One of the biggest obstacles to improving Mississippi is the high rate of births to young, single mothers. This would imply that most of these pregnancies are unplanned, and a recent story on The Washington Post website details a program in Delaware that has reduced the number of these births.
The story by freelance writer Karen Reese said 45 percent of all pregnancies in the United States are unplanned — whether to single or married women. Many get pregnant in spite of using common birth control measures like the pill.
Only 7 percent of women are using more effective prevention measures, like the implantation of an intrauterine device or a matchstick-sized implant in the arm that releases pregnancy-preventing hormones for a full year.
Obstacles to greater use of these methods include cost (the pill is cheaper), the requirement for a second visit to a doctor and even Medicaid rules.
In 2014, Delaware wanted to find out what would happen if it removed these obstacles, improving access to the full range of birth control options. It worked: Unplanned pregnancies among women aged 20 to 39 who received care at publicly funded medical clinics declined by 15 percent by 2016.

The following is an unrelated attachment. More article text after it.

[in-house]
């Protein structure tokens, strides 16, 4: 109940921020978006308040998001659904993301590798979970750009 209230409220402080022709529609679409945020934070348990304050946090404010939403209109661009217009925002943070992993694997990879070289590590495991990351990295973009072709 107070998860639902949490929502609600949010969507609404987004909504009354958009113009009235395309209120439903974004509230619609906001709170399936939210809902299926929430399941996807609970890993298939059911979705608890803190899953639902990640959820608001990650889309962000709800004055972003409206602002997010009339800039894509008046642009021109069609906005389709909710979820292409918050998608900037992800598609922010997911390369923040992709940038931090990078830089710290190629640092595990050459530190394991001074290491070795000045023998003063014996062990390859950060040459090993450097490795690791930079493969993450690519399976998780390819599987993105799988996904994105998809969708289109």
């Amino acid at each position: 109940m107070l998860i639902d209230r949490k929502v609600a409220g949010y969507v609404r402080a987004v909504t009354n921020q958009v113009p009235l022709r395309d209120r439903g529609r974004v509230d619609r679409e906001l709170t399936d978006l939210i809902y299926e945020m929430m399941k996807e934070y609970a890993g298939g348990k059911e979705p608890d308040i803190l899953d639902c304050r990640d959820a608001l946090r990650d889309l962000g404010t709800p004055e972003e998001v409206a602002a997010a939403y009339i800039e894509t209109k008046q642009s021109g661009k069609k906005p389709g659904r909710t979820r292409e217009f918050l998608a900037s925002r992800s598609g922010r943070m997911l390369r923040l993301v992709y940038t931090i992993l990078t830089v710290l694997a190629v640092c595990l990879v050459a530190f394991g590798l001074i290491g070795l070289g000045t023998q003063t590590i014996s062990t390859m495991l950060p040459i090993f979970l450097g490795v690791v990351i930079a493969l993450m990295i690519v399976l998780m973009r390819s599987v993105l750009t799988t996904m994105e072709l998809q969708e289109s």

Delaware partnered with a nonprofit, Upstream USA, to make simple health care changes. Upstream helped health centers offer patients same-day access to IUDs or arm implants. It also worked with state officials to tweak its Medicaid rules, which previously denied payment to physicians for insertion of one of the devices if a woman wanted it immediately after giving birth.
Delaware faced some of the concerns about the program that you would expect if something like it ever got discussed in Mississippi. An Upstream co-founder, for example, used to be a lobbyist for Planned Parenthood and the National Abortion Rights Action League.
But Delaware lawmakers who worried about getting involved with anything related to birth control took the risk when they saw the potential for financial savings in medical care and social support programs. And Upstream, to its credit, stayed focused on the goal of reducing unplanned pregnancies instead of debating Roe v. Wade.
You can hear the objection of anybody in Mississippi who has a concern about this idea: The best way for a woman to prevent an unplanned pregnancy is not to have sex in the first place! That is undeniably true, but so are the facts. And the facts say that Mississippi has a huge problem with young, unwed mothers.
This problem far too often results in children growing up without a father, living in poverty and being less likely to get a decent education and a good job. It is getting to the point that Mississippi has no hope of catching up with the rest of the country without drastic changes.
There’s no way to know if what happened in Delaware could be replicated in Mississippi. But whatever the state has been doing about unplanned pregnancies has not worked. At a minimum, we ought to look at this program.